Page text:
If the idea is to make Americans feel empathetic toward the profession that once, but no longer, propped up the nation’s economy, one needs only to invoke sepia-toned memories of grandma and grandad sweating in the fields to make an honest living, of simpler times. Once that time is invoked, it’s fairly easy to convince voters of all leanings and backgrounds that such a reality still exists on a nationwide scale and that the government should be giving it billions of dollars. The actual numbers, however, present a more jarring reality.
American employees in the agricultural industries make up just 1.4 percent of the U.S. workforce, and those numbers don’t appear to be jumping anytime soon. A 2019 economic forecast study from the USDA showed that farm incomes, when adjusted for inflation, have dipped 33.5 percent since 2013; meanwhile, the government’s direct subsidies (run through what is called the market facilitation program, which pays out taxpayer money to farmers to offset losses caused by Trump’s tariffs) will have increased in 2019 from 2018 by 42.5 percent, to $19.5 billion. And because more land is being worked by fewer farmers, these government payouts are increasingly landing in the pockets of the wealthy—on Thursday, the AP reported that the farms of West Virginia Governor Jim Justice, a Republican billionaire, received $125,000 in trade-war subsidies.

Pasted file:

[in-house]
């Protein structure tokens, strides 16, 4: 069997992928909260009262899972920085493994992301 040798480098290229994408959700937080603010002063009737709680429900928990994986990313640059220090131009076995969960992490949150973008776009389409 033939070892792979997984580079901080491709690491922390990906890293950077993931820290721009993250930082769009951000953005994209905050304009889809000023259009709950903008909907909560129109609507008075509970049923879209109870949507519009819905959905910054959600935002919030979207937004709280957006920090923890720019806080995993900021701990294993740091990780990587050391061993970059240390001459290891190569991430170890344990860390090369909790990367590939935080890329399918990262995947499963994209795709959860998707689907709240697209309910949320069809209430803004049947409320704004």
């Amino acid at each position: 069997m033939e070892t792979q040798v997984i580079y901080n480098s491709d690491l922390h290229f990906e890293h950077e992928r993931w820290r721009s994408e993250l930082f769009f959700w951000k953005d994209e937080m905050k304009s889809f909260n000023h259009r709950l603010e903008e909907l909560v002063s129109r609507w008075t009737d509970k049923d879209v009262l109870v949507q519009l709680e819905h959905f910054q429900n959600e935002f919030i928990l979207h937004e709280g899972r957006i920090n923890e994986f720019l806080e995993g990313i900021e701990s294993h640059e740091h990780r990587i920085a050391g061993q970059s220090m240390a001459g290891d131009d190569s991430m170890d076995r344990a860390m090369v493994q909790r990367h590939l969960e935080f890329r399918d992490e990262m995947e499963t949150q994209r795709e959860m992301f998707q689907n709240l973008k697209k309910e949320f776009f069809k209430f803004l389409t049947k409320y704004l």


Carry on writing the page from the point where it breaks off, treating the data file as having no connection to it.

The days of New Deal Democrats extending good-faith payments to Midwestern and Southern families in hopes of building a strong working class and political coalition are gone. In their place is an industry that is increasingly being built atop exploited foreign labor, that ignores basic science, and which continues to absorb tremendous subsidy money distributed to relatively few people, and rarely the ones actually working the fields. This is how the USDA and American agriculture works. In order for farm owners and field workers to reform the business model and have a chance of confronting climate change challenges, someone—voters, policymakers, the media, maybe even a president—has to cut through the organized nostalgia and start dealing with today’s farms as they actually are.